How Old Is Stonehenge?
Approximately 8 miles north of Salisbury,Wiltshire, England, stands a large circular
stone monument surrounded by an earthwork.This prehistoric structure is
known throughout the world as Stonehenge. Its name is derived from the Old
English word hengen, referring to something hung up. In the case of the monument,
this name refers to the large horizontal lintel stones.The monument consists
of an outer ring of sarsen stones, surrounding two inner circles of
bluestones.The first and third circles are adorned with the familiar stone lintels.
The entire structure is surrounded by a ditch and bank. Just inside the bank are
56 pits, named the Aubrey Holes, after their discoverer. These holes appear to
have been filled shortly after their excavation.
Recently, it has been discovered that a number of the stone alignments are
associated with important solar and lunar risings and settings, suggesting that
the site served as some sort of massive astronomical calendar. If this conclusion
is accurate, it seems likely that the monument might have been used as a temple
for sky worshipers.
Corinn Dillion is interested in dating the construction of the structure. Excavations
at the site uncovered a number of unshed antlers, antler tines, and animal
bones. Carbon 14 dating methods were used to estimate the ages of the
Stonehenge artifacts. Carbon 14 is one of three carbon isotopes found in Earth’s
atmosphere. Carbon 12 makes up 99% of all the carbon dioxide in the air.Virtually
all the remaining 1% is composed of carbon 13. By far, the rarest form of
carbon isotope found in the atmosphere is carbon 14.
The ratio of carbon 14 to carbon 12 remains constant in living organisms.
However, once the organism dies, the amount of carbon-14 in the remains of
the organism begins to decline, because it is radioactive, with a half-life of
5730 years (the “Cambridge half-life”). So the decay of carbon-14 into ordinary
nitrogen makes possible a reliable estimate about the time of death of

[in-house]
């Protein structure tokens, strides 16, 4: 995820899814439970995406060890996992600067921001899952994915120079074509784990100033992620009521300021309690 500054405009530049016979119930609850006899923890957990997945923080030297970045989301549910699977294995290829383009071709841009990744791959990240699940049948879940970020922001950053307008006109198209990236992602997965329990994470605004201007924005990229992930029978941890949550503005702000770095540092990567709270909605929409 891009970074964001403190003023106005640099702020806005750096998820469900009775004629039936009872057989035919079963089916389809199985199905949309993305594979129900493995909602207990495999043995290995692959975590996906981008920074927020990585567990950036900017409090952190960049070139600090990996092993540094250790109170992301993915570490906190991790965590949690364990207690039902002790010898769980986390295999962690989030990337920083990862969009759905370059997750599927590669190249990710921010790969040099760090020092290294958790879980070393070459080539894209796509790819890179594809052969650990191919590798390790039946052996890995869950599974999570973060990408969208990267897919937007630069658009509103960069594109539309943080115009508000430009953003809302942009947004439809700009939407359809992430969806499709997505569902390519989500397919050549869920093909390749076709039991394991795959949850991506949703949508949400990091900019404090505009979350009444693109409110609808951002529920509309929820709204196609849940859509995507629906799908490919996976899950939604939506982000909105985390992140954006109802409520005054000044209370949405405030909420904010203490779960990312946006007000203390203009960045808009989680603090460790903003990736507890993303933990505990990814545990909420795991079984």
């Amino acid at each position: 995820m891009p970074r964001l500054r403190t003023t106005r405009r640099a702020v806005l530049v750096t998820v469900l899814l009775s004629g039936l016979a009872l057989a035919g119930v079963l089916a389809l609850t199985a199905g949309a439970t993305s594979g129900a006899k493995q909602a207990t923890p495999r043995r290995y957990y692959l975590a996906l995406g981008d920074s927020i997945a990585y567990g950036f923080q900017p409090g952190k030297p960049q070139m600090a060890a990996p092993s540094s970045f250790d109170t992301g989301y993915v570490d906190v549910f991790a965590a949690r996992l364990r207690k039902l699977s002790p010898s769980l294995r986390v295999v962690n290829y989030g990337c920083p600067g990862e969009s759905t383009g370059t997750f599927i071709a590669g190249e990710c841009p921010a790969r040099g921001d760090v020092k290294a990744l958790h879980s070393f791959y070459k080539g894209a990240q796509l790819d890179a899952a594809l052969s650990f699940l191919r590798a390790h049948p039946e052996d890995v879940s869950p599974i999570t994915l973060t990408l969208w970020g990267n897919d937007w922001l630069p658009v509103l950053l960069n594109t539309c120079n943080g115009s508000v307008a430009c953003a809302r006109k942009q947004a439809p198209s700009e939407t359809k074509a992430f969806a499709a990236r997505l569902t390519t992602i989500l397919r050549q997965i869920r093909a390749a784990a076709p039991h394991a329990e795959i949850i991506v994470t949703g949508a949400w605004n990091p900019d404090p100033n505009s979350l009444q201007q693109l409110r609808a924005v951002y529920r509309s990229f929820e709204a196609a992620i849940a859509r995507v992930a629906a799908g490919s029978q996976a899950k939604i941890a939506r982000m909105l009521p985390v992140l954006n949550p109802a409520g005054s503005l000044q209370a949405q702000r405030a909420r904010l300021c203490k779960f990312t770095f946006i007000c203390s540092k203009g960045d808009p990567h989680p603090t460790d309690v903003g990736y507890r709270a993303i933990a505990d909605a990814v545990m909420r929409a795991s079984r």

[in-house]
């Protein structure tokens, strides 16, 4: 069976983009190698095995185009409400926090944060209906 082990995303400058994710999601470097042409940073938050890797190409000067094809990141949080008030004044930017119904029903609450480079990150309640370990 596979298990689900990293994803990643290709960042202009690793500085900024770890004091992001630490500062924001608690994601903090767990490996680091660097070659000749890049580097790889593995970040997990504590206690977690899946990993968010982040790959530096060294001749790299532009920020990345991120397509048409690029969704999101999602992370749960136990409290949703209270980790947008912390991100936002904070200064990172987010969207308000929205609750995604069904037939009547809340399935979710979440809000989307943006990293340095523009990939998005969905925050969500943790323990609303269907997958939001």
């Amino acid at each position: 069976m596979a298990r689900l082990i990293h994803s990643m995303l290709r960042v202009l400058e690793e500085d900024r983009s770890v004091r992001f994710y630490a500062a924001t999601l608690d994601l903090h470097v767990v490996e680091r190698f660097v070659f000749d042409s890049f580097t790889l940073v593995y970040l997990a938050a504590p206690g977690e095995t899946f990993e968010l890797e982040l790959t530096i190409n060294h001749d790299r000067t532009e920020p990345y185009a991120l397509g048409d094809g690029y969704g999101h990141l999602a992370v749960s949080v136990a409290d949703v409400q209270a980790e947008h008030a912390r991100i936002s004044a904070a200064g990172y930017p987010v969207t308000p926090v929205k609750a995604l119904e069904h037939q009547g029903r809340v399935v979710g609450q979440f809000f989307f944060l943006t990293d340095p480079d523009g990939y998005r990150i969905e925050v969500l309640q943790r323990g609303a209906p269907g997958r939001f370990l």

the organism. The counted carbon 14 decay events can be modeled by the
Dillion’s team used two different carbon 14 dating methods to arrive at age
estimates for the numerous Stonehenge artifacts.The liquid scintillation counting
(LSC) method utilizes benzene, acetylene, ethanol, methanol, or a similar
chemical. Unlike the LSC method, the accelerator mass spectrometry (AMS)
technique offers direct carbon 14 isotope counting.The AMS method’s greatest
advantage is that it requires only milligram-sized samples for testing.The AMS
method was used only on recovered artifacts that were of extremely small size.
Stonehenge’s main ditch was dug in a series of segments. Excavations at the
base of the ditch uncovered a number of antlers, which bore signs of heavy use.
These antlers could have been used by the builders as picks or rakes. The fact
that no primary silt was discovered beneath the antlers suggests that they were
buried in the ditch shortly after its completion. Another researcher, Phillip
Corbin, using an archeological markings approach, had previously claimed that
the mean date for the construction of the ditch was 2950 B.C. A sample of nine
age estimates from unshed antlers excavated from the ditch produced a mean of
3033.1 B.C., with standard deviation 66.9 years. Assume that the ages are normally
distributed with no obvious outliers. At an significance level, is
there any reason to dispute Corbin’s claim?
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